Garden advice: how to grow orchids
PUBLISHED: 15:24 28 January 2014 | UPDATED: 15:26 28 January 2014
Top tips from a Headcorn expert
Orchids stir a passion in many people, but whether you are a real enthusiast or would just like to add their exotic beauty inside as a house plant while it’s still wintery outside, there is a dazzling array on offer.
Long associated with love and beauty, they may be the perfect Valentine’s this month or Mothering Sunday gift in March.
Orchids are perennial plants and the family Orchidaceae has around 25,000 species, with around 200 still being discovered every year, making them the most evolved flowering plants in the world.
Many are associated with the exotic tropics, however they grow in a wide range of habitats across the world, from the sub-Arctic to tropical rainforests of the southern hemisphere, even the edge of deserts. Most are found in tropical mountain ranges.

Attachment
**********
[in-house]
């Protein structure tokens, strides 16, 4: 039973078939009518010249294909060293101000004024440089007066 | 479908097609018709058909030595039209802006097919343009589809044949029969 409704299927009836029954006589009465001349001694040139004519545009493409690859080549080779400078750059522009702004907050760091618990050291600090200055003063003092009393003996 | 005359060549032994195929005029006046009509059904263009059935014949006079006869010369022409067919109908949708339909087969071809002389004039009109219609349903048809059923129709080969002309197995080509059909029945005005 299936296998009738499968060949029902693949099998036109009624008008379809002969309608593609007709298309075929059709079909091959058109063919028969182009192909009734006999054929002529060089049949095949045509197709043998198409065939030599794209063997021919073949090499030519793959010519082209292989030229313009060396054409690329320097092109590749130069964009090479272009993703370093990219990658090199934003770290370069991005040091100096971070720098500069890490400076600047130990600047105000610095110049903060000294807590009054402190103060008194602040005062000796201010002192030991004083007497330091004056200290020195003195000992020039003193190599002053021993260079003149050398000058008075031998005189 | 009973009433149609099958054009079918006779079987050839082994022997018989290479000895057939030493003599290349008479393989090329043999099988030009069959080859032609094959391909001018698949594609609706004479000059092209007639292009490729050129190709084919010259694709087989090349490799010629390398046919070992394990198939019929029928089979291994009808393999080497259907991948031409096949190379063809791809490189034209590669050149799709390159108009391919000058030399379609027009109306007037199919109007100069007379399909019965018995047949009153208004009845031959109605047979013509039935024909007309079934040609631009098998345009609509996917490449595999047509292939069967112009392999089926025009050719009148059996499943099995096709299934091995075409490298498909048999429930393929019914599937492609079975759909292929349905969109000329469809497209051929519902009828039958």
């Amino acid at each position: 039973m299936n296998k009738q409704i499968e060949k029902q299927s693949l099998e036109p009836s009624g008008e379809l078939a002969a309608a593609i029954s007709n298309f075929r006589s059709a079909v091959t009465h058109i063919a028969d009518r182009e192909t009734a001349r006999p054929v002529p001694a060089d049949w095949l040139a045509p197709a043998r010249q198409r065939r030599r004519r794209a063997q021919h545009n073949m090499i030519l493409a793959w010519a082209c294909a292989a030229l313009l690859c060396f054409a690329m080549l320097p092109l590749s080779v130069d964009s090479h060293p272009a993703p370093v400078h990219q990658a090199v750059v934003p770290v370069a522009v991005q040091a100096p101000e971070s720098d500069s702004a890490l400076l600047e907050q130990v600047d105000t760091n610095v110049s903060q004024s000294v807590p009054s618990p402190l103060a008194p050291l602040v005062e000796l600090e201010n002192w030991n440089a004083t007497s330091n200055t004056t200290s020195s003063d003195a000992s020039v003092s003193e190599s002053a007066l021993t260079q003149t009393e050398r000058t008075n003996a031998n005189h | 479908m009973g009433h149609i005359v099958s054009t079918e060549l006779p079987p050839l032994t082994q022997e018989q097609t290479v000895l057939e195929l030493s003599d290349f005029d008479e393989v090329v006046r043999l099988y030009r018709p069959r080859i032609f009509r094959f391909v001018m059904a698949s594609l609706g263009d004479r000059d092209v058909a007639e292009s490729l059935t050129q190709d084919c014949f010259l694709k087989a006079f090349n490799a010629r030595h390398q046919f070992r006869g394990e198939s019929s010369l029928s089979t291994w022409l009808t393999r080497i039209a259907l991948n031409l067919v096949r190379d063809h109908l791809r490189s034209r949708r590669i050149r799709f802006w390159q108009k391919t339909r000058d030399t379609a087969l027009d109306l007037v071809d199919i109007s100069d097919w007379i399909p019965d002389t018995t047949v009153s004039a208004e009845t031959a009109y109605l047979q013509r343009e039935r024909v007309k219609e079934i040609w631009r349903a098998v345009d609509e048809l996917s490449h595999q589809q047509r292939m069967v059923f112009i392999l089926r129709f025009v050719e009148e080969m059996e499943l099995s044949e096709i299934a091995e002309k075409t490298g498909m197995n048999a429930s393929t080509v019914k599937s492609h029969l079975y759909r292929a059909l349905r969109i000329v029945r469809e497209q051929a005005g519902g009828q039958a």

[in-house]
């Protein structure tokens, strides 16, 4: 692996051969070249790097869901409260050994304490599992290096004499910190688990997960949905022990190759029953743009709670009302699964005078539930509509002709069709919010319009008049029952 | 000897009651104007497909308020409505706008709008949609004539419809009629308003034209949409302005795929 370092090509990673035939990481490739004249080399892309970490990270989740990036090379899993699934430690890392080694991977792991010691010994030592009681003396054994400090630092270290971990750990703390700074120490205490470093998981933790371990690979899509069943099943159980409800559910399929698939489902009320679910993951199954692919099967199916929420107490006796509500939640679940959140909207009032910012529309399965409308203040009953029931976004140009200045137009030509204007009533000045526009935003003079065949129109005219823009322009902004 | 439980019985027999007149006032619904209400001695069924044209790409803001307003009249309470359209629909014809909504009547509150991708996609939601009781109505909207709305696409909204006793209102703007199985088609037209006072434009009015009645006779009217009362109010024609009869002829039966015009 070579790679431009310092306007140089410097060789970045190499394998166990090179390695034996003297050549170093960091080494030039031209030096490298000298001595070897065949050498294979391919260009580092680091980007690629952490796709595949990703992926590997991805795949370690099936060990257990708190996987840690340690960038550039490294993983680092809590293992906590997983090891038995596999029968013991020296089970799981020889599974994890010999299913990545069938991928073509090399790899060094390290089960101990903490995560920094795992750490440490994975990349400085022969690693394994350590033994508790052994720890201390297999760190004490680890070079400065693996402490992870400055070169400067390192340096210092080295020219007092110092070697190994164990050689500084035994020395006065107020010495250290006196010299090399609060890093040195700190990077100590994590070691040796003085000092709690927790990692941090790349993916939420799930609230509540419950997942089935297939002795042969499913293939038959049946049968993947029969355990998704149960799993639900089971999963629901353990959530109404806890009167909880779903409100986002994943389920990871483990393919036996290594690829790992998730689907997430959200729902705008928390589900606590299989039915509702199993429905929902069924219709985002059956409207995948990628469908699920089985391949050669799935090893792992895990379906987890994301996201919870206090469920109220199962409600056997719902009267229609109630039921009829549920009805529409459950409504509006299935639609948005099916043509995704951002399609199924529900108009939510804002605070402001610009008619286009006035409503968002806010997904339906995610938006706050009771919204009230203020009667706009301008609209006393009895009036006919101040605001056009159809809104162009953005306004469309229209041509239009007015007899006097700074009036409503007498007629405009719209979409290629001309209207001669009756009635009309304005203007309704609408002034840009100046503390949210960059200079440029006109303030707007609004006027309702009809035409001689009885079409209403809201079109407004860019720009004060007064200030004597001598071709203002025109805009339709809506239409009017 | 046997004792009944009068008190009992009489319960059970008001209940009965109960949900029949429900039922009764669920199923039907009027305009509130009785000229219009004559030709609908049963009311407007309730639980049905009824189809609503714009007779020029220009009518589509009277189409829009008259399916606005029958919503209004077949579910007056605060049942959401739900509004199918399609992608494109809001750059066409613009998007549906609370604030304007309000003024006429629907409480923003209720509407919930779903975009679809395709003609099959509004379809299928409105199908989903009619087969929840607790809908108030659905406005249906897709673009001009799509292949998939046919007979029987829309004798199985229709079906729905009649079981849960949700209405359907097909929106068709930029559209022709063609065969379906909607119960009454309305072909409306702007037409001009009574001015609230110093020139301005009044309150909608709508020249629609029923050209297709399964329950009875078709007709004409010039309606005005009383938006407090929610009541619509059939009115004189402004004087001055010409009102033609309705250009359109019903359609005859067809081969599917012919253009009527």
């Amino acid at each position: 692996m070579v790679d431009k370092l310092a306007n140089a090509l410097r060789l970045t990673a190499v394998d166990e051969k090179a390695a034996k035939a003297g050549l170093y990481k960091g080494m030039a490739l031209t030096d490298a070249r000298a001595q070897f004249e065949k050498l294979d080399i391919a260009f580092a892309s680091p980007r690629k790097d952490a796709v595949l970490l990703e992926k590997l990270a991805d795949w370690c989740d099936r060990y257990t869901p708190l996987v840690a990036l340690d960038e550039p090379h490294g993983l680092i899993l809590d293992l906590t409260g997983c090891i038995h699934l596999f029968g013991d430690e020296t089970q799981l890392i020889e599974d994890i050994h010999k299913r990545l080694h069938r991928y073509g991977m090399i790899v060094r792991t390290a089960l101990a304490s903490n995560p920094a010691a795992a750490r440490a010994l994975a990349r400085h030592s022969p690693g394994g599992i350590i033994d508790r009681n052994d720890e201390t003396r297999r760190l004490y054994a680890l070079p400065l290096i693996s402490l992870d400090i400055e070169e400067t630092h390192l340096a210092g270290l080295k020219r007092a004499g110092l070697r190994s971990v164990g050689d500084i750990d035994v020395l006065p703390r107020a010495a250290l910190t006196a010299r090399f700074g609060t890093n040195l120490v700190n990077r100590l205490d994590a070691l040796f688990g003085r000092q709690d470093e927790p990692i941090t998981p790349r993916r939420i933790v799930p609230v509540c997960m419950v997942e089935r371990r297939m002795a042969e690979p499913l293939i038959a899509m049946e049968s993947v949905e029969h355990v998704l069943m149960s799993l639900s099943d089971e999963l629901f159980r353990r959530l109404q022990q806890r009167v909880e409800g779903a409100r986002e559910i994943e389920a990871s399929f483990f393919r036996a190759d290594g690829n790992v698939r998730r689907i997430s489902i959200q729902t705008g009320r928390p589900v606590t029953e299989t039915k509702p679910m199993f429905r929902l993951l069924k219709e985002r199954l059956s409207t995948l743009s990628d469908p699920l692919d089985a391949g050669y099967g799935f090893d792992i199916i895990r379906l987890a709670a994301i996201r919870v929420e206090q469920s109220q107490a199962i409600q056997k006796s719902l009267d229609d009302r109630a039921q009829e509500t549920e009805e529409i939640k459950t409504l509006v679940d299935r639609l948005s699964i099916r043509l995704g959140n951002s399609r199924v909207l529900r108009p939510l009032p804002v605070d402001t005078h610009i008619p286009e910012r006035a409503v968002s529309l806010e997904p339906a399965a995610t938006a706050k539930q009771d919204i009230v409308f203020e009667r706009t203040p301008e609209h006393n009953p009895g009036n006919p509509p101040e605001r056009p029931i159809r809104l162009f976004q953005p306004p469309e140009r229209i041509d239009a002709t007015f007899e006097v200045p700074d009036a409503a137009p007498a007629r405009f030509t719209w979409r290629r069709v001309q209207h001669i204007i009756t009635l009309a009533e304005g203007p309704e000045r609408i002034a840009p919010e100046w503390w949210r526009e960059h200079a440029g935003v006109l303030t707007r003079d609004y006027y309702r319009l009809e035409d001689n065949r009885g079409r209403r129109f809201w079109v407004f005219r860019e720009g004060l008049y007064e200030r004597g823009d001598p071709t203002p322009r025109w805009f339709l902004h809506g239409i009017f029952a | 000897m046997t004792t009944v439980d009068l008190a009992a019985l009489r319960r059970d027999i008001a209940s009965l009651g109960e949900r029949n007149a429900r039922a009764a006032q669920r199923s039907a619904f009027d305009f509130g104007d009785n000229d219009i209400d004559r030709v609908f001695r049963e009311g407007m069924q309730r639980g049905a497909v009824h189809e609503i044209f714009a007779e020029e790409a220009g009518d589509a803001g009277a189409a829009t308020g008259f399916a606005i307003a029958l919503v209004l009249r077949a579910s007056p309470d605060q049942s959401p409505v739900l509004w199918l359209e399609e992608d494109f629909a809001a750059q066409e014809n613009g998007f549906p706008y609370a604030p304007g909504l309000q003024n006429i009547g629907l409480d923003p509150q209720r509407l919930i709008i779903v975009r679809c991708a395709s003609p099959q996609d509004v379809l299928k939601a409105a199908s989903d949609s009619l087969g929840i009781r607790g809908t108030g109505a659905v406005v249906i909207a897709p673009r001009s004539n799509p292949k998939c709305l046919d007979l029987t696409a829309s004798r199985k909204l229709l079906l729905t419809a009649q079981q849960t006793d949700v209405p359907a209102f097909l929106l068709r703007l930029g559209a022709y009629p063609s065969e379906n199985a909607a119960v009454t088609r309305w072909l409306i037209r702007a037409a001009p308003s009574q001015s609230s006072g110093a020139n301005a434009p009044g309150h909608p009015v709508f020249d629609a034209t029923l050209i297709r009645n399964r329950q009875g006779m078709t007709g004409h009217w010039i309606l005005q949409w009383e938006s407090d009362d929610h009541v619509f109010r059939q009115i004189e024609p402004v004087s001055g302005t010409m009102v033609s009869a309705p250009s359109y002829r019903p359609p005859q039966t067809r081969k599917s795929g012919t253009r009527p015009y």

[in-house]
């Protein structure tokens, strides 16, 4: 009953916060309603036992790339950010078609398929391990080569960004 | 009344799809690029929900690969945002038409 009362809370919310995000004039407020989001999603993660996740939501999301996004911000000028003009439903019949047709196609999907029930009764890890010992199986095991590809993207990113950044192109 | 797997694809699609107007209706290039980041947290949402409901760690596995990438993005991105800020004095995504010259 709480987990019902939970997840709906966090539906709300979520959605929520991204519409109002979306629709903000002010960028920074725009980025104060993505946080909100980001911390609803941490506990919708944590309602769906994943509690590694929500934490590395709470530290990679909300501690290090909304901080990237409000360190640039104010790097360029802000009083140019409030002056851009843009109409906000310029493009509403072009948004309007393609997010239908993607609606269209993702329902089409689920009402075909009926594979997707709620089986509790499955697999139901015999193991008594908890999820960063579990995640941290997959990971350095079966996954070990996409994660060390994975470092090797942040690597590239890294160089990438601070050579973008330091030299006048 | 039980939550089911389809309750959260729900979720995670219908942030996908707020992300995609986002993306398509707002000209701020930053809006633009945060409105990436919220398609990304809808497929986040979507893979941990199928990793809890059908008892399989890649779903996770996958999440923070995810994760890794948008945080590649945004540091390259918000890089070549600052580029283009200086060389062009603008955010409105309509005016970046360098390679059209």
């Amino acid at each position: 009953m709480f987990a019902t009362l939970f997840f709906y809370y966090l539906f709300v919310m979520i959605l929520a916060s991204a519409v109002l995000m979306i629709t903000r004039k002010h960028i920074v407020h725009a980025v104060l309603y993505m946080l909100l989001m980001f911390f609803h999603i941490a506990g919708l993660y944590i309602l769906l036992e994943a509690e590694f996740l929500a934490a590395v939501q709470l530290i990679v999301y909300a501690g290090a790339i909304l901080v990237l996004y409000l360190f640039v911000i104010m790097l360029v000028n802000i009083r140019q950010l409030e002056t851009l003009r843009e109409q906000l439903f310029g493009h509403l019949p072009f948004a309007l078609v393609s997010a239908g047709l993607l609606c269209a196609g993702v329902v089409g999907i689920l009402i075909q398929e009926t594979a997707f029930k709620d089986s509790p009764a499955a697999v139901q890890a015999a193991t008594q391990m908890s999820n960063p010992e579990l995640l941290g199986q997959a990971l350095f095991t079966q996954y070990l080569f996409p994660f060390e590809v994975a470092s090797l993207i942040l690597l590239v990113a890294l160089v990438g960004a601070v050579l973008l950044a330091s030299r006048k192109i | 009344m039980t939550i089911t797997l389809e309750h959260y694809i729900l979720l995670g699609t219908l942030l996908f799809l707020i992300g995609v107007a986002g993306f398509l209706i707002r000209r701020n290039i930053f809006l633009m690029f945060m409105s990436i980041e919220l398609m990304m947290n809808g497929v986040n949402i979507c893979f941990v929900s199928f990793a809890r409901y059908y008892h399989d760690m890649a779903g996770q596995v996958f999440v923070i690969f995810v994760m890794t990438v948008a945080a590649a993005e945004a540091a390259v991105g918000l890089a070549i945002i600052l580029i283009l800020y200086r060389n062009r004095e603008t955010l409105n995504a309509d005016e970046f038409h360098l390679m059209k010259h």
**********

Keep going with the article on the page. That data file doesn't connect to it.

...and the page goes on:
In the UK our spring and summer-flowering orchids, of around 50 species, are some of our rarest wild flowers as their habitat is often under threat.
Some orchids are very tiny, others more flamboyant and showy. They all have the same visible form of three sepals and three petals, with a characteristic lip.
February and March are great months to see exotic orchids, such as Cymbidiums, Phalaenopsis, Dendrobiums and Onicidium in flower at orchid shows and in garden centres. Some of these indoor beauties are hardy for cooler climates; others need special care and growing conditions.
For Joanne and Daniel Denness, their passion for orchids has led to establishing a small specialist nursery in Headcorn, called Alphabet Orchids.
“I’m a veterinary nurse by trade but always had a real interest in plants and after my nan bought me the a Miltoniopsis, my passion for orchids began and I started collecting miniature varieties,” says Daniel
“Joanne and I wanted a hobby we could share, so I joined the local orchid society and Joanne formed the vision behind Alphabet Orchids, where we have mainly hardy and terrestrial varieties for sale, including cymbidiums, slipper orchids and native varieties,” he adds.
The couple’s plants are sold online, by appointment and through occasional open days at the nursery, while Daniel also gives talks at local gardening clubs and orchid societies. n